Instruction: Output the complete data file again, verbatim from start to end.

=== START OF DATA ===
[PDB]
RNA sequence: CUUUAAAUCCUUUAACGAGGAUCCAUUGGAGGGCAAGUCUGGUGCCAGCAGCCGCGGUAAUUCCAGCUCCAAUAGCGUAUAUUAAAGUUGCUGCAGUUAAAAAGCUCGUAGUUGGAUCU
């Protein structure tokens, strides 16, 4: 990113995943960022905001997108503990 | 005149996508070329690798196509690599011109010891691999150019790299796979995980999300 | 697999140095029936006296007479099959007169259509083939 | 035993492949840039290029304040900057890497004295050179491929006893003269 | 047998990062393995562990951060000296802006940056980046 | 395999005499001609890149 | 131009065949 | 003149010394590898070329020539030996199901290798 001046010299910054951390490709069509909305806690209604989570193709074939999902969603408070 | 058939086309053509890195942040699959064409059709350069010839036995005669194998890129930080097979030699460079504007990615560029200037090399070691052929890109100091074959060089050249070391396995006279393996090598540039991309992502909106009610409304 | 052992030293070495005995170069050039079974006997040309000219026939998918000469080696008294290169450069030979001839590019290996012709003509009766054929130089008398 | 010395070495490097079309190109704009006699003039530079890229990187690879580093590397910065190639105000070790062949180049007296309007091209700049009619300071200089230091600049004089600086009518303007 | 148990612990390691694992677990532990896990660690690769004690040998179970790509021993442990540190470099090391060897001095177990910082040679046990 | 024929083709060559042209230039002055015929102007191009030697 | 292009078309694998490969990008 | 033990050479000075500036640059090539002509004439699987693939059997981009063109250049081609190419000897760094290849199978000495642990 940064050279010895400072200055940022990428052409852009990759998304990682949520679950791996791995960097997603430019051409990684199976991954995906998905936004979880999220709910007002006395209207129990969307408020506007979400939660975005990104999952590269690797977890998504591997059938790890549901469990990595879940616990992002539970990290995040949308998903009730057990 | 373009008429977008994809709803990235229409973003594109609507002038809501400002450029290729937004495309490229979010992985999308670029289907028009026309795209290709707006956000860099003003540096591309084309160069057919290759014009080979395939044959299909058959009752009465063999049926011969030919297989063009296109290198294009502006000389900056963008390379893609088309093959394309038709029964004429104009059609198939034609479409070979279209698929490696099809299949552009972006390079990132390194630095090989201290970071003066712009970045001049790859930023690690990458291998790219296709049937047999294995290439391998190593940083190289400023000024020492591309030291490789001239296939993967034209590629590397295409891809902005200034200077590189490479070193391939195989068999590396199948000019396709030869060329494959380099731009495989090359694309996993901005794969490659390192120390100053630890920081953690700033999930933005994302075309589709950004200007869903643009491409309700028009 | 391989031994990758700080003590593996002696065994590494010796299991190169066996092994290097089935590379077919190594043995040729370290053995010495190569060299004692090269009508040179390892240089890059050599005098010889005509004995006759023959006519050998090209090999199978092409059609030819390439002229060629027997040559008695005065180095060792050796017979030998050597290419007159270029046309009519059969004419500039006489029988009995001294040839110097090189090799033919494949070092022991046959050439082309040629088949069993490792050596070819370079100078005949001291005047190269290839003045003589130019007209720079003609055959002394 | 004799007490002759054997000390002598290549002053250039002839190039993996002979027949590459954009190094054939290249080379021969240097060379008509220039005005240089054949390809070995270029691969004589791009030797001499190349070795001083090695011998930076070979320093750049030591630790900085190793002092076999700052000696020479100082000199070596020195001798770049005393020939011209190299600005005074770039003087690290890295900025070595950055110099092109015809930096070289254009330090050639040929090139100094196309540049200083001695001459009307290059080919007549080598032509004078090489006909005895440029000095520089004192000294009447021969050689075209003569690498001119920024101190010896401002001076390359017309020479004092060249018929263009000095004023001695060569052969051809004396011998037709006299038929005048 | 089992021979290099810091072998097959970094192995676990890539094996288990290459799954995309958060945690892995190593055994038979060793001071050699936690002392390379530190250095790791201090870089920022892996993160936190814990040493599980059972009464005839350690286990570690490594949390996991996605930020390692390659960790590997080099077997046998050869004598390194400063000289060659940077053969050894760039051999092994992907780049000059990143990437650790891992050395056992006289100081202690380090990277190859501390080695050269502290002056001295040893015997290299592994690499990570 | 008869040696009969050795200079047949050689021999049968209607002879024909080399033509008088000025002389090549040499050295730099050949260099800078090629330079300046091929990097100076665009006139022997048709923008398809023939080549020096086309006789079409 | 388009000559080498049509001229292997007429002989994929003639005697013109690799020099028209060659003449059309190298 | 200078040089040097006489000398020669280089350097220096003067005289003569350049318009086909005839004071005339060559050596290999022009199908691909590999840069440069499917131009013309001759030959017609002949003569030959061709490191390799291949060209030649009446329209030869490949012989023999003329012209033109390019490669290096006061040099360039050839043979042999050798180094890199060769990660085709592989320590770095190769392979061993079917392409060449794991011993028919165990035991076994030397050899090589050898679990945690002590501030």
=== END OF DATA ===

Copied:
[PDB]
RNA sequence: CUUUAAAUCCUUUAACGAGGAUCCAUUGGAGGGCAAGUCUGGUGCCAGCAGCCGCGGUAAUUCCAGCUCCAAUAGCGUAUAUUAAAGUUGCUGCAGUUAAAAAGCUCGUAGUUGGAUCU
């Protein structure tokens, strides 16, 4: 990113995943960022905001997108503990 | 005149996508070329690798196509690599011109010891691999150019790299796979995980999300 | 697999140095029936006296007479099959007169259509083939 | 035993492949840039290029304040900057890497004295050179491929006893003269 | 047998990062393995562990951060000296802006940056980046 | 395999005499001609890149 | 131009065949 | 003149010394590898070329020539030996199901290798 001046010299910054951390490709069509909305806690209604989570193709074939999902969603408070 | 058939086309053509890195942040699959064409059709350069010839036995005669194998890129930080097979030699460079504007990615560029200037090399070691052929890109100091074959060089050249070391396995006279393996090598540039991309992502909106009610409304 | 052992030293070495005995170069050039079974006997040309000219026939998918000469080696008294290169450069030979001839590019290996012709003509009766054929130089008398 | 010395070495490097079309190109704009006699003039530079890229990187690879580093590397910065190639105000070790062949180049007296309007091209700049009619300071200089230091600049004089600086009518303007 | 148990612990390691694992677990532990896990660690690769004690040998179970790509021993442990540190470099090391060897001095177990910082040679046990 | 024929083709060559042209230039002055015929102007191009030697 | 292009078309694998490969990008 | 033990050479000075500036640059090539002509004439699987693939059997981009063109250049081609190419000897760094290849199978000495642990 940064050279010895400072200055940022990428052409852009990759998304990682949520679950791996791995960097997603430019051409990684199976991954995906998905936004979880999220709910007002006395209207129990969307408020506007979400939660975005990104999952590269690797977890998504591997059938790890549901469990990595879940616990992002539970990290995040949308998903009730057990 | 373009008429977008994809709803990235229409973003594109609507002038809501400002450029290729937004495309490229979010992985999308670029289907028009026309795209290709707006956000860099003003540096591309084309160069057919290759014009080979395939044959299909058959009752009465063999049926011969030919297989063009296109290198294009502006000389900056963008390379893609088309093959394309038709029964004429104009059609198939034609479409070979279209698929490696099809299949552009972006390079990132390194630095090989201290970071003066712009970045001049790859930023690690990458291998790219296709049937047999294995290439391998190593940083190289400023000024020492591309030291490789001239296939993967034209590629590397295409891809902005200034200077590189490479070193391939195989068999590396199948000019396709030869060329494959380099731009495989090359694309996993901005794969490659390192120390100053630890920081953690700033999930933005994302075309589709950004200007869903643009491409309700028009 | 391989031994990758700080003590593996002696065994590494010796299991190169066996092994290097089935590379077919190594043995040729370290053995010495190569060299004692090269009508040179390892240089890059050599005098010889005509004995006759023959006519050998090209090999199978092409059609030819390439002229060629027997040559008695005065180095060792050796017979030998050597290419007159270029046309009519059969004419500039006489029988009995001294040839110097090189090799033919494949070092022991046959050439082309040629088949069993490792050596070819370079100078005949001291005047190269290839003045003589130019007209720079003609055959002394 | 004799007490002759054997000390002598290549002053250039002839190039993996002979027949590459954009190094054939290249080379021969240097060379008509220039005005240089054949390809070995270029691969004589791009030797001499190349070795001083090695011998930076070979320093750049030591630790900085190793002092076999700052000696020479100082000199070596020195001798770049005393020939011209190299600005005074770039003087690290890295900025070595950055110099092109015809930096070289254009330090050639040929090139100094196309540049200083001695001459009307290059080919007549080598032509004078090489006909005895440029000095520089004192000294009447021969050689075209003569690498001119920024101190010896401002001076390359017309020479004092060249018929263009000095004023001695060569052969051809004396011998037709006299038929005048 | 089992021979290099810091072998097959970094192995676990890539094996288990290459799954995309958060945690892995190593055994038979060793001071050699936690002392390379530190250095790791201090870089920022892996993160936190814990040493599980059972009464005839350690286990570690490594949390996991996605930020390692390659960790590997080099077997046998050869004598390194400063000289060659940077053969050894760039051999092994992907780049000059990143990437650790891992050395056992006289100081202690380090990277190859501390080695050269502290002056001295040893015997290299592994690499990570 | 008869040696009969050795200079047949050689021999049968209607002879024909080399033509008088000025002389090549040499050295730099050949260099800078090629330079300046091929990097100076665009006139022997048709923008398809023939080549020096086309006789079409 | 388009000559080498049509001229292997007429002989994929003639005697013109690799020099028209060659003449059309190298 | 200078040089040097006489000398020669280089350097220096003067005289003569350049318009086909005839004071005339060559050596290999022009199908691909590999840069440069499917131009013309001759030959017609002949003569030959061709490191390799291949060209030649009446329209030869490949012989023999003329012209033109390019490669290096006061040099360039050839043979042999050798180094890199060769990660085709592989320590770095190769392979061993079917392409060449794991011993028919165990035991076994030397050899090589050898679990945690002590501030």